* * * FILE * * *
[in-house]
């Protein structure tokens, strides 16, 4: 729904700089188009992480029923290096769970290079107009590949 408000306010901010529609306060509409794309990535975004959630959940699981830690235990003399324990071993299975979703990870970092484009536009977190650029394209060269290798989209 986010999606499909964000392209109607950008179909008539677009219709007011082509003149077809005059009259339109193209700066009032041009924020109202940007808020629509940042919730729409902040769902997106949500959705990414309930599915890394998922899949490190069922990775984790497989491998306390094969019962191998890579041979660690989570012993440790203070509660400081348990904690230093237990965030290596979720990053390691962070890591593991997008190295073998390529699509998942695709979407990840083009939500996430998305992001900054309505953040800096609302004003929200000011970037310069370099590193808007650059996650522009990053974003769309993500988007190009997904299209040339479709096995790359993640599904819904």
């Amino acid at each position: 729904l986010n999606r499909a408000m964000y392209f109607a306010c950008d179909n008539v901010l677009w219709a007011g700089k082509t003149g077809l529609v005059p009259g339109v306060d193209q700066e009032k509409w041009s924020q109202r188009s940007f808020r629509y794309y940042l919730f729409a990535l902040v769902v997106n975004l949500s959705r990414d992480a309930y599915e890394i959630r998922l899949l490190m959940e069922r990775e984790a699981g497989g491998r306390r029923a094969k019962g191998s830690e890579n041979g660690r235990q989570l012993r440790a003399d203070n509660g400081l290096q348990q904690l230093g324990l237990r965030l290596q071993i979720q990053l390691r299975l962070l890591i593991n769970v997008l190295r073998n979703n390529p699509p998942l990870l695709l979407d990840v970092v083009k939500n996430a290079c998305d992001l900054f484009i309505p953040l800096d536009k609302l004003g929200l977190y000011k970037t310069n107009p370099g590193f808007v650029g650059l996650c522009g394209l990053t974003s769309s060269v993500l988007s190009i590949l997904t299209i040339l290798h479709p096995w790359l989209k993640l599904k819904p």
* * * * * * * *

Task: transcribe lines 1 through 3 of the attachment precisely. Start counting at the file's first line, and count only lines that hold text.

[in-house]
């Protein structure tokens, strides 16, 4: 729904700089188009992480029923290096769970290079107009590949 408000306010901010529609306060509409794309990535975004959630959940699981830690235990003399324990071993299975979703990870970092484009536009977190650029394209060269290798989209 986010999606499909964000392209109607950008179909008539677009219709007011082509003149077809005059009259339109193209700066009032041009924020109202940007808020629509940042919730729409902040769902997106949500959705990414309930599915890394998922899949490190069922990775984790497989491998306390094969019962191998890579041979660690989570012993440790203070509660400081348990904690230093237990965030290596979720990053390691962070890591593991997008190295073998390529699509998942695709979407990840083009939500996430998305992001900054309505953040800096609302004003929200000011970037310069370099590193808007650059996650522009990053974003769309993500988007190009997904299209040339479709096995790359993640599904819904």
């Amino acid at each position: 729904l986010n999606r499909a408000m964000y392209f109607a306010c950008d179909n008539v901010l677009w219709a007011g700089k082509t003149g077809l529609v005059p009259g339109v306060d193209q700066e009032k509409w041009s924020q109202r188009s940007f808020r629509y794309y940042l919730f729409a990535l902040v769902v997106n975004l949500s959705r990414d992480a309930y599915e890394i959630r998922l899949l490190m959940e069922r990775e984790a699981g497989g491998r306390r029923a094969k019962g191998s830690e890579n041979g660690r235990q989570l012993r440790a003399d203070n509660g400081l290096q348990q904690l230093g324990l237990r965030l290596q071993i979720q990053l390691r299975l962070l890591i593991n769970v997008l190295r073998n979703n390529p699509p998942l990870l695709l979407d990840v970092v083009k939500n996430a290079c998305d992001l900054f484009i309505p953040l800096d536009k609302l004003g929200l977190y000011k970037t310069n107009p370099g590193f808007v650029g650059l996650c522009g394209l990053t974003s769309s060269v993500l988007s190009i590949l997904t299209i040339l290798h479709p096995w790359l989209k993640l599904k819904p």